Math Help - "Stretching" an ellipse

1. "Stretching" an ellipse

Suppose I have an ellipse with known semi-axis lengths. Its center point is in the origin and it is rotated about the x axis in some known angle $alpha$.

I want to "stretch" this ellipse in the direction of some other angle $gamma$.
By stretching I mean:
1) Rotating the system by gamma.
2) Multiplying the new Y dependent variable (in the new coordinate system) by some constant.
3) Rotating the system backwards by gamma.

I believe the resulting shape should still be an origin centered ellipse, with new semi-axis lengths and a new rotation angle about the x-axis. So far I've failed to prove it. Anyone have an idea?

2. You are applying three invertible linear transformations to your ellipse, so I'm sure you are right that the shape is still an ellipse. You should be able to prove this by finding the equation of the new shape. That should be routine, if messy: take a point on the new shape, apply the inverse of the three transformations you applied to the starting ellipse, now you have a point on the old ellipse, so you can plug the new point into the equation of the first ellipse.
Unless you want an explicit equation for the new shape you should be able to convince yourself the shape is still an ellipse by reasoning as follows: Any equation of the form
axx+bxy+cyy+dx+ey+f=0 is the equation of one of the following shapes : circle,ellipse,parabola,hyperbola, straight line, a pair of straight lines, or possibly 0,1 or 2 points. The substitution I am suggesting to find the new equation is linear in x and y, so you will end up with an equation of the same form. But clearly invertible linear transformations cannot turn an ellipse into any of the other possibilities apart from a circle. So applying invertible linear transformations to an ellipse you can only finish up with another ellipse or a circle.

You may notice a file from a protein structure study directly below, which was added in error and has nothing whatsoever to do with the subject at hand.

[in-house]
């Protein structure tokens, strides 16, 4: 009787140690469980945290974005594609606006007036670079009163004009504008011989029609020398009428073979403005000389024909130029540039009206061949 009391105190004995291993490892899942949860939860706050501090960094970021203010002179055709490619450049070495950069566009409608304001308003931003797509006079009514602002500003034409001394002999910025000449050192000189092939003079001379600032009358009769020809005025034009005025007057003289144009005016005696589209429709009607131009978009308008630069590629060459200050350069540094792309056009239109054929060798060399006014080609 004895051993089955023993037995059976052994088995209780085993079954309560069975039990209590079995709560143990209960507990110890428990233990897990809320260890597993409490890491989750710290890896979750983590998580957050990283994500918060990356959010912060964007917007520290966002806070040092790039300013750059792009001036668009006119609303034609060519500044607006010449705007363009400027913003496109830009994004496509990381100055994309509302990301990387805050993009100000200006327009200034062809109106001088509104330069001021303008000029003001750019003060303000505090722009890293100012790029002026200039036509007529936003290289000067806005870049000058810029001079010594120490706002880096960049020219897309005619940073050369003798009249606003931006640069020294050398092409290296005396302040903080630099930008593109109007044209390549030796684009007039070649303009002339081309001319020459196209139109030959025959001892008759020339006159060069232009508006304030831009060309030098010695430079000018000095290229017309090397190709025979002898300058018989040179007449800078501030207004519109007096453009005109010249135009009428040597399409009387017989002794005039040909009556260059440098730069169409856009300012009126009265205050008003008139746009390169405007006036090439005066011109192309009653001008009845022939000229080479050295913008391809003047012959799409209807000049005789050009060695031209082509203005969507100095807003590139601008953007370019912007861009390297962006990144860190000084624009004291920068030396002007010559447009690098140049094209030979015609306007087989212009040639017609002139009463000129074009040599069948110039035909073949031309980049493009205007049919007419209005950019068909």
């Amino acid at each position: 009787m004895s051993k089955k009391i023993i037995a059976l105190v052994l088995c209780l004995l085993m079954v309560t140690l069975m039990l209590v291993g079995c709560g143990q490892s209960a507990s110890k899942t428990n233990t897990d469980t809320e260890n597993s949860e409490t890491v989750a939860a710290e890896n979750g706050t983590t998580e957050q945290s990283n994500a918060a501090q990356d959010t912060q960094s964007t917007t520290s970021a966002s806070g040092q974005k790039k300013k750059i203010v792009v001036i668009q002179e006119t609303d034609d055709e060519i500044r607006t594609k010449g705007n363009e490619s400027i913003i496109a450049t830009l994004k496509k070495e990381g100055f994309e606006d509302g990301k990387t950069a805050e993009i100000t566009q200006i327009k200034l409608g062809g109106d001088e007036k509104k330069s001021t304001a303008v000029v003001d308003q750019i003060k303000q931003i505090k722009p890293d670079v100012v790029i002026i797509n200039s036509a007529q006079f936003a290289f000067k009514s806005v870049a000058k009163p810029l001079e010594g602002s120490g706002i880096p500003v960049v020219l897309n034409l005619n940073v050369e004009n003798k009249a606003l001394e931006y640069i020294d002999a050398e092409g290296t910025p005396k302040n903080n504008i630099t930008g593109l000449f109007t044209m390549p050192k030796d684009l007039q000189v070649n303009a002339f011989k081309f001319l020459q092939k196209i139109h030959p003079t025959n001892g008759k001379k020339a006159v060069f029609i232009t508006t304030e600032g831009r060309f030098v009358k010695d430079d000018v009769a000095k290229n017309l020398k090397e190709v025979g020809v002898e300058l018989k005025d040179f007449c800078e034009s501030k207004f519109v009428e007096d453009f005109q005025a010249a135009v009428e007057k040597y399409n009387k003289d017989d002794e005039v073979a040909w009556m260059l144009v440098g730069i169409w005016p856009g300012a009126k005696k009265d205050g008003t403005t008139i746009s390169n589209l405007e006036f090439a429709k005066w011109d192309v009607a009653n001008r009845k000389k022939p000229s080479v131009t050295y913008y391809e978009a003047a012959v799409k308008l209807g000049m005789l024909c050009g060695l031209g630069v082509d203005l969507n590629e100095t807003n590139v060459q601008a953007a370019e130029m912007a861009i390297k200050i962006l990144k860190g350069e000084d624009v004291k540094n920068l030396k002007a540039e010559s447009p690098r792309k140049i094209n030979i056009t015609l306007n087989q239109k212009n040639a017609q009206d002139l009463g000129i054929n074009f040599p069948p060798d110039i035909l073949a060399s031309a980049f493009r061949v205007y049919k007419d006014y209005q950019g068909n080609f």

3. Thanks for the quick answer!

Luckily I'm not pressed to know the explicit function of the new ellipse, as the new axis lengths and rotation angle can be easily found numerically. Calculating it would be somewhat helpful, but I'm getting to a system of two parametric equations which I'm having trouble to unlock.

4. Originally Posted by Marril

but I'm getting to a system of two parametric equations which I'm having trouble to unlock.

5. Here are the calculations I made earlier (in the attachment). For simplicity I checked for a simple initial ellipse, with axis parallel to x and y axes.

6. Originally Posted by Marril
Here are the calculations I made earlier (in the attachment). For simplicity I checked for a simple initial ellipse, with axis parallel to x and y axes.
With the notation in your document followed, I got this:

$\frac{\{ \overline{x}(\cos^2\gamma +m\sin^2 \gamma) + \overline{y}(1-m)\sin \gamma \cos \gamma\}^2}{a^2}$+ $\frac{\{ \overline{x}(1-m)\sin \gamma \cos \gamma + \overline{y}(\sin^2\gamma +m\cos^2 \gamma)\}^2}{b^2}$ $=1$

where m=1/f

7. Thanks malaygoel!
Your result definitely stands for an origin centered ellipse. Carrying out the transformation any number of times will give me ellipses then.

8. I still wish to torment my ellipse some more.

Suppose I have a general origin centered ellipse of the form $R(\theta) = \frac{a \cdot b}{\sqrt{a^2\cdot sin^2(\theta-\omega)+b^2\cdot cos^2(\theta-\omega)}}$

Now I want to stretch it using the recipe stated above (Namely rotating by some angle $\gamma$ and multiplying the y component in the new coordinate system by another constant $f$). We already arrived at the coclusion that the result would be another origin centered ellipse.
This means that the new ellipse can be written in the form $R'(\theta) = \frac{A \cdot B}{\sqrt{A^2\cdot sin^2(\theta-\Omega)+B^2\cdot cos^2(\theta-\Omega)}}$

The question is, how can I find the parameters ( $A, B, \Omega$) as functions of ( $a, b, \omega, \gamma, f$)?